Business meets philology
In late May 2017, I began my current role. I had my initial informational interview in June 2016 through a good friend. At that time, there were no roles open appropriate for someone with my background, but the division I was interested in was growing, and my contact there said to keep in touch. I should have kept a better eye on open roles there than I did (word to the wise: create that spreadsheet!). I didn’t follow up again until March 2017, and once I did and applied for an open role, the interview process went pretty quickly. Since June 2017, I have been working on the Course Operations (now Digital Delivery) Team, and was promoted as of January 2020. As in my academic life, I now help people manage and process immense amounts of knowledge through digital course development and delivery for clients and keep in mind those initial questions: How do we read? How do we learn best? What makes sense in the context of their lives, their real world, in 2020 and beyond? The answer is through digital learning. The content is different from Greek and Latin philology -- core business topics such as problem solving and communication -- but the approach is the same. My eye for detail from my philological training comes in handy when reviewing communication, Powerpoint presentations, or digital course blueprints; my colleagues always rely on me for that expertise.
Digital learning in the age of COVID-19
I first got my feet wet in the digital learning space back in early 2015, when I was overseeing the deployment of a blended introductory Latin program at UCLA. The premise for this approach to teaching Latin was terrific in that it allowed for students to learn the language with a more flexible approach. Instead of having to come to class in person for an hour five times per week, students learned the lecture material through interactive modules online and came to in-person discussion/drill sections two times per week. This approach allowed students who had more demanding schedules (whether because of work on- or off-campus or otherwise) to still be able to take a course that typically required a heavy in-person time commitment.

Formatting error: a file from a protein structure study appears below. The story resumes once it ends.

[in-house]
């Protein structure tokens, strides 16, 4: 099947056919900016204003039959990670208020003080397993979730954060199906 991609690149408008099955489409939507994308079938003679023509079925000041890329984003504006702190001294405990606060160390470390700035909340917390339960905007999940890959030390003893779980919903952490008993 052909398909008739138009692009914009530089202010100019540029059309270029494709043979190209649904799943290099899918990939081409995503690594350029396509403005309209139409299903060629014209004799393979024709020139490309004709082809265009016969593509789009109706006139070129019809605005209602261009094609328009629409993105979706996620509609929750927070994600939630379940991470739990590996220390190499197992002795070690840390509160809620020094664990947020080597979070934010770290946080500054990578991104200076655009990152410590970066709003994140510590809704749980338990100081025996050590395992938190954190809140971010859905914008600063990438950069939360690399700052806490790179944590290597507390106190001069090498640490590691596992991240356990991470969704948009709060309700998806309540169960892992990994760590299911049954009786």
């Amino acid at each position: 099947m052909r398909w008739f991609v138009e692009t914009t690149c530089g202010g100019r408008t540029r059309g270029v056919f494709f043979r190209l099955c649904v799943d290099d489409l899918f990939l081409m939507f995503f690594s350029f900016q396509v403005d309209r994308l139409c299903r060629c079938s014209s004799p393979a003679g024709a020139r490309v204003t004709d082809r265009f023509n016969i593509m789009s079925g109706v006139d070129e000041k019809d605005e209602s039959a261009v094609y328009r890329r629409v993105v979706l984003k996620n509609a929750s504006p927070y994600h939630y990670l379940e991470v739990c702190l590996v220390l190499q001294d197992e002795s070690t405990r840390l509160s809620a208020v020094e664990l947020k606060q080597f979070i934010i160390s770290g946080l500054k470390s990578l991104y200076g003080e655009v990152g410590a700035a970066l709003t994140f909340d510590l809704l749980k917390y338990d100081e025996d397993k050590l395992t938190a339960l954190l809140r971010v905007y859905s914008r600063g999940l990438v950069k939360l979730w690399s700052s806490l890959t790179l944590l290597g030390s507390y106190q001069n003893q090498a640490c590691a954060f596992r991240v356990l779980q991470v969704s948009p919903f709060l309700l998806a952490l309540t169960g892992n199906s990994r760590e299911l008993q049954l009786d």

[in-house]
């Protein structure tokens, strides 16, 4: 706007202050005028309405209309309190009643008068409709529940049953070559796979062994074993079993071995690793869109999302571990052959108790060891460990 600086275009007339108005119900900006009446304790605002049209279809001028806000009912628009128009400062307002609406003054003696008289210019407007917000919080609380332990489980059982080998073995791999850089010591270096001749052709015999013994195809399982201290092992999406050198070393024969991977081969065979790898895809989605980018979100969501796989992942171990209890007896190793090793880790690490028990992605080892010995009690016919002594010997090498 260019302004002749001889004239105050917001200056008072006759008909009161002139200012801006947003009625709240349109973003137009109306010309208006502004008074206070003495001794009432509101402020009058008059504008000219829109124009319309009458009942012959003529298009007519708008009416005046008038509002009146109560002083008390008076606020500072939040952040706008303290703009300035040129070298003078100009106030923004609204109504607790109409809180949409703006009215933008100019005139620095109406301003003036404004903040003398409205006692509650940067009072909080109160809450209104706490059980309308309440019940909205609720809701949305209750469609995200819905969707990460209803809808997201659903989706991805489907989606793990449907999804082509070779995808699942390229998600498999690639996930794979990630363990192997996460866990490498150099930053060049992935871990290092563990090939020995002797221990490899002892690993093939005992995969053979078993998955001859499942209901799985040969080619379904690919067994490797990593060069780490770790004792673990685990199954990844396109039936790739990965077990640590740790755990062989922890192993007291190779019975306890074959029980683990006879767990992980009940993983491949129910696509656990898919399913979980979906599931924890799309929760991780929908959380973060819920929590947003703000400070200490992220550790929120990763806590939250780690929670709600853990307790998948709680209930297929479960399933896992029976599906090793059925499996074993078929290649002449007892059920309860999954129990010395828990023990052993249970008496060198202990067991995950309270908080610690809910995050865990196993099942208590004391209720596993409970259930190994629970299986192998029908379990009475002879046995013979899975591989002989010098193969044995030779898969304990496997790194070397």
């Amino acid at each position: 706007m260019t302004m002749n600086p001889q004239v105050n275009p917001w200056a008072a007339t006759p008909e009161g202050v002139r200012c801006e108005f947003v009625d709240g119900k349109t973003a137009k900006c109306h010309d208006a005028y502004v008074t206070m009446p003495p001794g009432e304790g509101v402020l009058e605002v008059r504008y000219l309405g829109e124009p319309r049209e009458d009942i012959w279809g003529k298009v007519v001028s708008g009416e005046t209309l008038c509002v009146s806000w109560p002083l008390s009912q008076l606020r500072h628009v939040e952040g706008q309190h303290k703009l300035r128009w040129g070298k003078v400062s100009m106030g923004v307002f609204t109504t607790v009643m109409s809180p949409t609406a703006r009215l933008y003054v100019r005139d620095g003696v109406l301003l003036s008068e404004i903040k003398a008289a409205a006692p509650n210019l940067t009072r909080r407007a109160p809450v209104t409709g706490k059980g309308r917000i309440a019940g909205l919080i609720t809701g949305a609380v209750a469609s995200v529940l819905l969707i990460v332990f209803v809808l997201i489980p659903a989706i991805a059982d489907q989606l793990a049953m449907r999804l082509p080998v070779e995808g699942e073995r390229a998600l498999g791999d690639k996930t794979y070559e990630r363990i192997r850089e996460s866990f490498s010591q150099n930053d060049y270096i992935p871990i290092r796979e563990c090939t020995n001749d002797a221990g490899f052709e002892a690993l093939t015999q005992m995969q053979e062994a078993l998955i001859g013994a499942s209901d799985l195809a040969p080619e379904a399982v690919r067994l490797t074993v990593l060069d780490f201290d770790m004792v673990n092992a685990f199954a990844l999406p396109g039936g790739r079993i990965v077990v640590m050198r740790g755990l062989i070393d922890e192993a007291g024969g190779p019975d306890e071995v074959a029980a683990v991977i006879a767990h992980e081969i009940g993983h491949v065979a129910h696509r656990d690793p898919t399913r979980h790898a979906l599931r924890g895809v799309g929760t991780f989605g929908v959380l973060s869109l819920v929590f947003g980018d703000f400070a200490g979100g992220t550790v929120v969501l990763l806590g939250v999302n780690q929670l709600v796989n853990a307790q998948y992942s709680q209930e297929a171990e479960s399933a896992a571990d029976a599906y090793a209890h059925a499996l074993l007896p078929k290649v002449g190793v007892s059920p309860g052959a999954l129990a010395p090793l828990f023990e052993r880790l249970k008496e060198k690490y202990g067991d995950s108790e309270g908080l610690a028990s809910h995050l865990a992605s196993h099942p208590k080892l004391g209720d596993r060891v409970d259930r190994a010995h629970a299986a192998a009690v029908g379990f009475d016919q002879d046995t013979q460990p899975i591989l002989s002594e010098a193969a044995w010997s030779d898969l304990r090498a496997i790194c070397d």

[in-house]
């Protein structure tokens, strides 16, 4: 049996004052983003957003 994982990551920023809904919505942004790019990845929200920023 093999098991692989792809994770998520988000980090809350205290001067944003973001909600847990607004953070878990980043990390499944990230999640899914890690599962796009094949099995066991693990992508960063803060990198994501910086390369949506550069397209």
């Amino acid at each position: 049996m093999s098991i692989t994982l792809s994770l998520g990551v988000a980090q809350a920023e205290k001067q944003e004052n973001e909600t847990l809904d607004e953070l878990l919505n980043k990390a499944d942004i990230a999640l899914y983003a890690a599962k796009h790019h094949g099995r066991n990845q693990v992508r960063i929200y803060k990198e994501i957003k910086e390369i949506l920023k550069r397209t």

This kind of flexibility is something I see in my daily work through our digital course offerings for clients. Clients have demanding work schedules and often aren’t able to squeeze in time to participate in in-person training, which requires a significant time investment. Through digital courses, clients are able participate in training wherever they are and whenever they want. If they have 30 minutes free during the workday at the office, they can finish a module or two, or they can spend an hour or two on several modules at home. If they’re taking a course with social learning components, they can interact with fellow participants around the globe in online discussion boards, reacting to in-line course prompts and learning from Teaching Assistants who push their thinking. They are able to take these courses to build their capabilities and develop leadership skills with their co-workers as well as with fellow clients around the globe on their own schedule and, as we have seen since early March, during a global pandemic.
Over the past several weeks during this time of COVID-19, it’s become increasingly clear that the digital learning space will play an important role in how we learn for the near future. As K-12, higher ed, and adult learners are beginning to adjust to what may be the “new normal” for an undefined period of time, they may no longer be able to learn together in person as before. They will be relying on both synchronous (e.g. Zoom) and asynchronous (e.g. Learning Management Systems like Canvas and Blackboard). Humanities PhDs are well suited to enter the digital learning space for three key reasons:
1) We have experience designing and delivering courses for a diverse group of students and writing clear and effective content for UI/UX design
2) We have training in critical and analytical thinking and can effectively evaluate digital learning materials and methods according to the contexts in which they will be deployed
3) We are very adaptable and flexible in our work through our project management backgrounds and are well suited to implement feedback from reviews and research new innovative methods
More and more of these opportunities will be in demand over the coming weeks and months. Humanities PhDs are great fits for these roles that combine expertise in communications, UI/UX design, research, and project management. They just need to think about how they can reframe their skillset and make a compelling case for entering the digital learning space.